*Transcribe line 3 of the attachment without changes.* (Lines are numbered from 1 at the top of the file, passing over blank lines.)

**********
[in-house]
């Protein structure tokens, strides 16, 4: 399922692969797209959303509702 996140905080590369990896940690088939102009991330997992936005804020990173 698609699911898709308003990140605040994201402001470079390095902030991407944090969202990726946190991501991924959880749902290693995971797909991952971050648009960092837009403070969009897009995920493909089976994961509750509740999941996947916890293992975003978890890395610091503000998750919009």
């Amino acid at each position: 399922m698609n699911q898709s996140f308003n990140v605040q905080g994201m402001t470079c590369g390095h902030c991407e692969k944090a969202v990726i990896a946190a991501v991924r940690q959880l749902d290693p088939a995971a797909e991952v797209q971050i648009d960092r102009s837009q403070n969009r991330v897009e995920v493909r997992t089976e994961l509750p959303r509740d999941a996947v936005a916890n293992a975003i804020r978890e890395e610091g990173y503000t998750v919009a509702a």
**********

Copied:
């Amino acid at each position: 399922m698609n699911q898709s996140f308003n990140v605040q905080g994201m402001t470079c590369g390095h902030c991407e692969k944090a969202v990726i990896a946190a991501v991924r940690q959880l749902d290693p088939a995971a797909e991952v797209q971050i648009d960092r102009s837009q403070n969009r991330v897009e995920v493909r997992t089976e994961l509750p959303r509740d999941a996947v936005a916890n293992a975003i804020r978890e890395e610091g990173y503000t998750v919009a509702a």